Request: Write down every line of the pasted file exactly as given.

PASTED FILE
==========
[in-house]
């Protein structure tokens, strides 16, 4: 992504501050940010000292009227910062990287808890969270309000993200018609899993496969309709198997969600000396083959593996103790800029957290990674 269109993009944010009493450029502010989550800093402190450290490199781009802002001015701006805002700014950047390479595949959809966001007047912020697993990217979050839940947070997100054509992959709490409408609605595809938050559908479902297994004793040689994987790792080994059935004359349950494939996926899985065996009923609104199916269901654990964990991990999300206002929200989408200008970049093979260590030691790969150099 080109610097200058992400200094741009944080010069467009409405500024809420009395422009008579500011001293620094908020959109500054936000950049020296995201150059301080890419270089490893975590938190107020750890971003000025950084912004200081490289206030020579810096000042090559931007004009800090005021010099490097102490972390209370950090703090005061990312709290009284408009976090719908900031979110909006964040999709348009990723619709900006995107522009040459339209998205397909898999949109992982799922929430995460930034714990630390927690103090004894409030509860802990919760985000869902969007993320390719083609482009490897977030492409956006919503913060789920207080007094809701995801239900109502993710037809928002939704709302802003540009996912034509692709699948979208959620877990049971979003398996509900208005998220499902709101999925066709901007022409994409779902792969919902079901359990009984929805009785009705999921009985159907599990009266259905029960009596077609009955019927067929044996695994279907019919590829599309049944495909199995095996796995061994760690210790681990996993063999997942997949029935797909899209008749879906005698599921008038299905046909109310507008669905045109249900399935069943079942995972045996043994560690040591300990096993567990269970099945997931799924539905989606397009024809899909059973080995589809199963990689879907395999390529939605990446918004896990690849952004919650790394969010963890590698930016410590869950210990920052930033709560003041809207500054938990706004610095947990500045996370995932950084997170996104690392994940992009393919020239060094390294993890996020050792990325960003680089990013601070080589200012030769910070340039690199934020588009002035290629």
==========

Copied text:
[in-house]
């Protein structure tokens, strides 16, 4: 992504501050940010000292009227910062990287808890969270309000993200018609899993496969309709198997969600000396083959593996103790800029957290990674 269109993009944010009493450029502010989550800093402190450290490199781009802002001015701006805002700014950047390479595949959809966001007047912020697993990217979050839940947070997100054509992959709490409408609605595809938050559908479902297994004793040689994987790792080994059935004359349950494939996926899985065996009923609104199916269901654990964990991990999300206002929200989408200008970049093979260590030691790969150099 080109610097200058992400200094741009944080010069467009409405500024809420009395422009008579500011001293620094908020959109500054936000950049020296995201150059301080890419270089490893975590938190107020750890971003000025950084912004200081490289206030020579810096000042090559931007004009800090005021010099490097102490972390209370950090703090005061990312709290009284408009976090719908900031979110909006964040999709348009990723619709900006995107522009040459339209998205397909898999949109992982799922929430995460930034714990630390927690103090004894409030509860802990919760985000869902969007993320390719083609482009490897977030492409956006919503913060789920207080007094809701995801239900109502993710037809928002939704709302802003540009996912034509692709699948979208959620877990049971979003398996509900208005998220499902709101999925066709901007022409994409779902792969919902079901359990009984929805009785009705999921009985159907599990009266259905029960009596077609009955019927067929044996695994279907019919590829599309049944495909199995095996796995061994760690210790681990996993063999997942997949029935797909899209008749879906005698599921008038299905046909109310507008669905045109249900399935069943079942995972045996043994560690040591300990096993567990269970099945997931799924539905989606397009024809899909059973080995589809199963990689879907395999390529939605990446918004896990690849952004919650790394969010963890590698930016410590869950210990920052930033709560003041809207500054938990706004610095947990500045996370995932950084997170996104690392994940992009393919020239060094390294993890996020050792990325960003680089990013601070080589200012030769910070340039690199934020588009002035290629």